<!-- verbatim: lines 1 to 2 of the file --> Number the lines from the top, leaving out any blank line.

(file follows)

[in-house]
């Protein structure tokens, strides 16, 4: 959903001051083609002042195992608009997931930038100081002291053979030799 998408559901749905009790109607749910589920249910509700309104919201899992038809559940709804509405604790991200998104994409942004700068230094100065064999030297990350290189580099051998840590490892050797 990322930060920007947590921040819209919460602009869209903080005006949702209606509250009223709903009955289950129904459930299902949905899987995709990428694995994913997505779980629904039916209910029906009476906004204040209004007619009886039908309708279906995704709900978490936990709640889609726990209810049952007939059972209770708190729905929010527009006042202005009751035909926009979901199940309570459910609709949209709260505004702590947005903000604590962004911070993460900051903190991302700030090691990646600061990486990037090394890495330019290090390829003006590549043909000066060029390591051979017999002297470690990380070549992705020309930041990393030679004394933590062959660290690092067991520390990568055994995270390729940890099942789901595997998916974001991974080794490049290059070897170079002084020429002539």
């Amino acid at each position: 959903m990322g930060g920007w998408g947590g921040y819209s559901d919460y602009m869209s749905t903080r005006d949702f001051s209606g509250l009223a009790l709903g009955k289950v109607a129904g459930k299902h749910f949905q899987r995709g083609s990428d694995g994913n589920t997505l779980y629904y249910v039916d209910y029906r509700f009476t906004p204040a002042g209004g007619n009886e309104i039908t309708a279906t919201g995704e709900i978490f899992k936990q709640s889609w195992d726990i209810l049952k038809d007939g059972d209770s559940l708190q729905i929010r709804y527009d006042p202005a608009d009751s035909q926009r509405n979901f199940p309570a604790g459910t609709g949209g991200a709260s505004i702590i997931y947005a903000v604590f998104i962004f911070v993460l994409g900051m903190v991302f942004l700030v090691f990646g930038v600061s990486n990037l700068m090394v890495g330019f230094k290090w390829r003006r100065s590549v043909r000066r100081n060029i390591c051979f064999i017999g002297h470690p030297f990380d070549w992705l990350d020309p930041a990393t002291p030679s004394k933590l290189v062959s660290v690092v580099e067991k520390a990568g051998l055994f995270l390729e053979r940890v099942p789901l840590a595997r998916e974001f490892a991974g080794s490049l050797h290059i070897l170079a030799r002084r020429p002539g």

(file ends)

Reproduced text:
[in-house]
């Protein structure tokens, strides 16, 4: 959903001051083609002042195992608009997931930038100081002291053979030799 998408559901749905009790109607749910589920249910509700309104919201899992038809559940709804509405604790991200998104994409942004700068230094100065064999030297990350290189580099051998840590490892050797 990322930060920007947590921040819209919460602009869209903080005006949702209606509250009223709903009955289950129904459930299902949905899987995709990428694995994913997505779980629904039916209910029906009476906004204040209004007619009886039908309708279906995704709900978490936990709640889609726990209810049952007939059972209770708190729905929010527009006042202005009751035909926009979901199940309570459910609709949209709260505004702590947005903000604590962004911070993460900051903190991302700030090691990646600061990486990037090394890495330019290090390829003006590549043909000066060029390591051979017999002297470690990380070549992705020309930041990393030679004394933590062959660290690092067991520390990568055994995270390729940890099942789901595997998916974001991974080794490049290059070897170079002084020429002539």